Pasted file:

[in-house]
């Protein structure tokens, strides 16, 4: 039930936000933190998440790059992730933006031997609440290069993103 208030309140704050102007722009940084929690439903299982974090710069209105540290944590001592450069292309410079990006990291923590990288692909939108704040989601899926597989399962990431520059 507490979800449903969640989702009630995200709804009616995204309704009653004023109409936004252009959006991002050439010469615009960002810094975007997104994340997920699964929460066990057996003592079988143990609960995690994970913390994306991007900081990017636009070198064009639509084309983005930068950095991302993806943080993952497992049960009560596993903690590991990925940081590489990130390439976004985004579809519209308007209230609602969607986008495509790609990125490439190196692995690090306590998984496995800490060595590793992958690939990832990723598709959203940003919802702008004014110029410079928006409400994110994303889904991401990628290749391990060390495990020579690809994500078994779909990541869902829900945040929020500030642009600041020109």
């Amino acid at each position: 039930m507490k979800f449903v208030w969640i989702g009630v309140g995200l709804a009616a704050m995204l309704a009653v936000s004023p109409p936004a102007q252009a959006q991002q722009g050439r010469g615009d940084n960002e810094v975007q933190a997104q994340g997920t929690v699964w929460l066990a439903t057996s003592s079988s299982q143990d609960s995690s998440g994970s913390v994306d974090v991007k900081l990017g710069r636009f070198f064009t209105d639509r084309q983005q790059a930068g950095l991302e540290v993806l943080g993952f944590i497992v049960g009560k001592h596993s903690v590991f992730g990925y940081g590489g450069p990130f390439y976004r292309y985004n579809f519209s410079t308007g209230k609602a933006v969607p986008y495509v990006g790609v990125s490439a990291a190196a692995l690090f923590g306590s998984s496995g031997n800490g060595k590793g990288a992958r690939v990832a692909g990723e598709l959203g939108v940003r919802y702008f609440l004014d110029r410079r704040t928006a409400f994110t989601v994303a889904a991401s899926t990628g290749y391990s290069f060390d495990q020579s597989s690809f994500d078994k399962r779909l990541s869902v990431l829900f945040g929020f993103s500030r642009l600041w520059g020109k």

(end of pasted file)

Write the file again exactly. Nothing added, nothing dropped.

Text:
[in-house]
């Protein structure tokens, strides 16, 4: 039930936000933190998440790059992730933006031997609440290069993103 208030309140704050102007722009940084929690439903299982974090710069209105540290944590001592450069292309410079990006990291923590990288692909939108704040989601899926597989399962990431520059 507490979800449903969640989702009630995200709804009616995204309704009653004023109409936004252009959006991002050439010469615009960002810094975007997104994340997920699964929460066990057996003592079988143990609960995690994970913390994306991007900081990017636009070198064009639509084309983005930068950095991302993806943080993952497992049960009560596993903690590991990925940081590489990130390439976004985004579809519209308007209230609602969607986008495509790609990125490439190196692995690090306590998984496995800490060595590793992958690939990832990723598709959203940003919802702008004014110029410079928006409400994110994303889904991401990628290749391990060390495990020579690809994500078994779909990541869902829900945040929020500030642009600041020109």
């Amino acid at each position: 039930m507490k979800f449903v208030w969640i989702g009630v309140g995200l709804a009616a704050m995204l309704a009653v936000s004023p109409p936004a102007q252009a959006q991002q722009g050439r010469g615009d940084n960002e810094v975007q933190a997104q994340g997920t929690v699964w929460l066990a439903t057996s003592s079988s299982q143990d609960s995690s998440g994970s913390v994306d974090v991007k900081l990017g710069r636009f070198f064009t209105d639509r084309q983005q790059a930068g950095l991302e540290v993806l943080g993952f944590i497992v049960g009560k001592h596993s903690v590991f992730g990925y940081g590489g450069p990130f390439y976004r292309y985004n579809f519209s410079t308007g209230k609602a933006v969607p986008y495509v990006g790609v990125s490439a990291a190196a692995l690090f923590g306590s998984s496995g031997n800490g060595k590793g990288a992958r690939v990832a692909g990723e598709l959203g939108v940003r919802y702008f609440l004014d110029r410079r704040t928006a409400f994110t989601v994303a889904a991401s899926t990628g290749y391990s290069f060390d495990q020579s597989s690809f994500d078994k399962r779909l990541s869902v990431l829900f945040g929020f993103s500030r642009l600041w520059g020109k």